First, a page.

When the first target is in place, which for example may be a target object, the operator presses the button 28 one short time as shown at step 304. Then at step 305 the amplifier gain is set to level 7. Microcontroller 36 causes the LED driver circuit 32 and emitter 38 to generate a series of modulated light pulses. A certain amount of this emitted light is returned to the photosensor and received by photodetector 40. The signal value at the first gain setting is stored at step 306. During the emit, measure and record routine the Teach Mode Intensity Display function is temporarily suspended and replaced by the Teach Mode Process Display function. During this display function each of the light emitting diodes of bar graph display 22 turns On and Off sequentially starting with light emitting diode 7 and ending with light emitting diode 1. If the data that is measured is good the variable gain amplifiers are set to the next lower level as shown at step 307 and the emit, measure and store process is repeated until data is stored for all eight gain settings 0-7. If during this process the data is not good microcontroller 36 causes LEDs 7 and 1 to flash three times and the sensor returns to the Run Mode with the sensor's previously set operational parameters. This display is referred to as the Display Data Diagnostic Qualification function and is illustrated at step 308. Once data has been collected at all gain settings with respect to the first target, at step 309 LED 24 is caused to flash at a frequency of 2 Hz to signify to the operator that the second condition of the sensor, or the second target, should now be established. This second condition may, for example, correspond to the background state of the sensor. At step 310 the LED bar graph display 22 is again set to full scale at a gain setting of 5. The sensor is now back in the Teach Mode Intensity Display. Once the second target is properly positioned, the operator depresses push button 28 one short time and the sensor goes through the same routine of emitting, measuring and storing the return signal values at each of the sensor gain settings for the second target. At step 311 the gain is set at setting 7. Step 312 shows the emit, measure and storage of the signal step. Step 313 illustrates decreasing the gain a level at a time until data has been stored at all gain settings. Step 314 illustrates the Display Data Diagnostic Qualification mode described above. Once good data has been stored for the first and second targets, at step 315 microcontroller 36 analyzes the data and determines the difference between the signal values and the target state and the background state at each gain level. As stated earlier this difference may be referred to as the contrast. Microcontroller 36 selects a gain and establishes the Light Operate and Dark Operate threshold value as well as the hysteresis threshold values according to the rules stated later in this description. The gain is established by microcontroller 36 generating signals to set the gain as described above. This step is illustrated at 316 where the gain and operational parameters of the sensor are stored in memory. When the appropriate gain level is selected an indication of the approximate difference between the signals in the target and background state are displayed on the LED bar graph display 22. This is referred to as the Contrast Indication Display. The larger the difference between the two signals the greater number of LEDs are illuminated on bar graph display 22, If the difference between the signal values in the two states is very small such that microcontroller 36 cannot reliably differentiate between the two, at step 317 microcontroller 36 reverts to the previously established or factory set operational parameters and proceeds to the Run Mode at step 318. Under this condition microcontroller 36 also causes LED1 on the bar graph display 22 to flash. After selecting the appropriate gain in step 316 and displaying the approximate difference between the two signals on the LED bar graph display 22 the sensor proceeds to the Run Mode at step 319. The following is a chart showing the number of light emitting diodes on bar graph display 22 that are illuminated when the difference between the target and background signals are compared and a characterization of contrast.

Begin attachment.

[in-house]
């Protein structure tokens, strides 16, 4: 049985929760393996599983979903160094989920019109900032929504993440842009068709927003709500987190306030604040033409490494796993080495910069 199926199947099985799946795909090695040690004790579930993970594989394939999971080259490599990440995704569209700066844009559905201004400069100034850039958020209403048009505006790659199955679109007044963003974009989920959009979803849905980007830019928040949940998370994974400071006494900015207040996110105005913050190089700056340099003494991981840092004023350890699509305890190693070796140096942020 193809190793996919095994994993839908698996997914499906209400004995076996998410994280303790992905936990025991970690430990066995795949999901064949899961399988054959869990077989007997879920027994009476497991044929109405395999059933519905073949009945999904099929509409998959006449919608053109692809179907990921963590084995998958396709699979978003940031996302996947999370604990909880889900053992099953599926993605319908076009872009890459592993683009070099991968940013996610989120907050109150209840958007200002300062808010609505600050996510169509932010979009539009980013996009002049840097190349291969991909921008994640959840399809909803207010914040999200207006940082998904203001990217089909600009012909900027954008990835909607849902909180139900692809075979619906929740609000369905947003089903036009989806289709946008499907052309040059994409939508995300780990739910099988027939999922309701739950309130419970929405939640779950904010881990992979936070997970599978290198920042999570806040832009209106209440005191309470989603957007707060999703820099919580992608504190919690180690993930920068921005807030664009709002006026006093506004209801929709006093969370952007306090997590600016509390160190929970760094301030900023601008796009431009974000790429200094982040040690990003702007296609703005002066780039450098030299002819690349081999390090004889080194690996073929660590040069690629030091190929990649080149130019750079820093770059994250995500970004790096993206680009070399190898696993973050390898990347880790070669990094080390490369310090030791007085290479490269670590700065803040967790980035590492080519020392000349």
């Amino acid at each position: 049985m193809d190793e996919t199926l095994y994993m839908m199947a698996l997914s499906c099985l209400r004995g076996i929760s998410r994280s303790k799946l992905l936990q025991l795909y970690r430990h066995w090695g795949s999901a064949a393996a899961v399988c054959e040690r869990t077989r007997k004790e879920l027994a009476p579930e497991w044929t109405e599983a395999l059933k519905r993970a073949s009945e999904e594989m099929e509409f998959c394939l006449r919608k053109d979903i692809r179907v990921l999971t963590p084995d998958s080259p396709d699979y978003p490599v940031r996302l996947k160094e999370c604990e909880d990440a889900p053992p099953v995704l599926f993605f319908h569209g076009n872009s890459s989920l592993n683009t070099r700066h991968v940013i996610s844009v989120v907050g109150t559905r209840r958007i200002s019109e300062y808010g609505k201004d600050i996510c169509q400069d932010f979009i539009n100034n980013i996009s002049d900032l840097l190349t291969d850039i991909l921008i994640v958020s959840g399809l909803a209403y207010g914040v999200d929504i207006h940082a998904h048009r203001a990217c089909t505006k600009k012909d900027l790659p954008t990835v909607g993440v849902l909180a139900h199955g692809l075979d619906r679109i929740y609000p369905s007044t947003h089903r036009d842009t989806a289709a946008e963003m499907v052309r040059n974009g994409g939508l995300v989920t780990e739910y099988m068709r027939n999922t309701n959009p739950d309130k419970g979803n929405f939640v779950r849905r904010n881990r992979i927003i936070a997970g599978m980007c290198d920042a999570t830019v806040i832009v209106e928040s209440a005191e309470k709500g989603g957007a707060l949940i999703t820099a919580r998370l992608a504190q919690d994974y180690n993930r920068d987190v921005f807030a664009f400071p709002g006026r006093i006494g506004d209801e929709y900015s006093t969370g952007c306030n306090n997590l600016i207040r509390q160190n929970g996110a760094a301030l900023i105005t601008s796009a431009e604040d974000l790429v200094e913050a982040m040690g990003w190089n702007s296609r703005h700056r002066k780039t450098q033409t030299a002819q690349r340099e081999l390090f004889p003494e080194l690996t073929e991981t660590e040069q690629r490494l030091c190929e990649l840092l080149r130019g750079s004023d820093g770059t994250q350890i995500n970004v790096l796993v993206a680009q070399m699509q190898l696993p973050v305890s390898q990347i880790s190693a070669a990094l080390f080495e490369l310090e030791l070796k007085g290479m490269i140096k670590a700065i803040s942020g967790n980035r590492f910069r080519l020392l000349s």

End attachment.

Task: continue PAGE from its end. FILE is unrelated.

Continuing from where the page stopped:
______________________________________LEDs Illuminated Contrast Indication______________________________________1 Not Acceptable1-2 Low1-3 Moderate1-4 Good1-5 Very Good1-6 High1-7 Very High______________________________________